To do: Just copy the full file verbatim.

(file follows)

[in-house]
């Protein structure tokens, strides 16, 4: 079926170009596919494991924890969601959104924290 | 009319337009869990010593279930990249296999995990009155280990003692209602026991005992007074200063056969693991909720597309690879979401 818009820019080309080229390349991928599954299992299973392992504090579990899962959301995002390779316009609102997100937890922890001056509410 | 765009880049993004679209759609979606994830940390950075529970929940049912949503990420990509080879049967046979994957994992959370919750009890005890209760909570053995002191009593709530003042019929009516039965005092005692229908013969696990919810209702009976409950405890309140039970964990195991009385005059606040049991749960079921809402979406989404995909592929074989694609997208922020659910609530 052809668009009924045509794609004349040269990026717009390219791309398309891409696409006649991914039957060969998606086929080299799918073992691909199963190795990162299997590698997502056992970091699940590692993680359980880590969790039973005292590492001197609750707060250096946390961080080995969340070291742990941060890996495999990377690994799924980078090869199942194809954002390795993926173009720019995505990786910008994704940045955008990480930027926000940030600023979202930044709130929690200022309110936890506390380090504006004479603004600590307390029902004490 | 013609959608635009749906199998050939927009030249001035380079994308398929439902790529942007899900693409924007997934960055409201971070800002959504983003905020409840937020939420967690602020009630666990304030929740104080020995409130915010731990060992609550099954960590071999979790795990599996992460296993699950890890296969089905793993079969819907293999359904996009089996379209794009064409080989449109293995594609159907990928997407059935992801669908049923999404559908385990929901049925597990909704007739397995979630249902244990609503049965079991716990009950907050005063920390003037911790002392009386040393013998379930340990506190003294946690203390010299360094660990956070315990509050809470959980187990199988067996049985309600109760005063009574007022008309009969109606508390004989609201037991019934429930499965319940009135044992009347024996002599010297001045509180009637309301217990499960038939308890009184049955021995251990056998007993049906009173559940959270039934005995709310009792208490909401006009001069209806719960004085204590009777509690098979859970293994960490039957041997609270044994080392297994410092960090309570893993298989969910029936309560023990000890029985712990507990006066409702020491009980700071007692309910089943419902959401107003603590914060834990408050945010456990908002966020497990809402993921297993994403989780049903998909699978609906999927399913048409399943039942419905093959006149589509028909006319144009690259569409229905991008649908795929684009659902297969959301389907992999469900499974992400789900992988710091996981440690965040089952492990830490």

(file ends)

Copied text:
[in-house]
């Protein structure tokens, strides 16, 4: 079926170009596919494991924890969601959104924290 | 009319337009869990010593279930990249296999995990009155280990003692209602026991005992007074200063056969693991909720597309690879979401 818009820019080309080229390349991928599954299992299973392992504090579990899962959301995002390779316009609102997100937890922890001056509410 | 765009880049993004679209759609979606994830940390950075529970929940049912949503990420990509080879049967046979994957994992959370919750009890005890209760909570053995002191009593709530003042019929009516039965005092005692229908013969696990919810209702009976409950405890309140039970964990195991009385005059606040049991749960079921809402979406989404995909592929074989694609997208922020659910609530 052809668009009924045509794609004349040269990026717009390219791309398309891409696409006649991914039957060969998606086929080299799918073992691909199963190795990162299997590698997502056992970091699940590692993680359980880590969790039973005292590492001197609750707060250096946390961080080995969340070291742990941060890996495999990377690994799924980078090869199942194809954002390795993926173009720019995505990786910008994704940045955008990480930027926000940030600023979202930044709130929690200022309110936890506390380090504006004479603004600590307390029902004490 | 013609959608635009749906199998050939927009030249001035380079994308398929439902790529942007899900693409924007997934960055409201971070800002959504983003905020409840937020939420967690602020009630666990304030929740104080020995409130915010731990060992609550099954960590071999979790795990599996992460296993699950890890296969089905793993079969819907293999359904996009089996379209794009064409080989449109293995594609159907990928997407059935992801669908049923999404559908385990929901049925597990909704007739397995979630249902244990609503049965079991716990009950907050005063920390003037911790002392009386040393013998379930340990506190003294946690203390010299360094660990956070315990509050809470959980187990199988067996049985309600109760005063009574007022008309009969109606508390004989609201037991019934429930499965319940009135044992009347024996002599010297001045509180009637309301217990499960038939308890009184049955021995251990056998007993049906009173559940959270039934005995709310009792208490909401006009001069209806719960004085204590009777509690098979859970293994960490039957041997609270044994080392297994410092960090309570893993298989969910029936309560023990000890029985712990507990006066409702020491009980700071007692309910089943419902959401107003603590914060834990408050945010456990908002966020497990809402993921297993994403989780049903998909699978609906999927399913048409399943039942419905093959006149589509028909006319144009690259569409229905991008649908795929684009659902297969959301389907992999469900499974992400789900992988710091996981440690965040089952492990830490």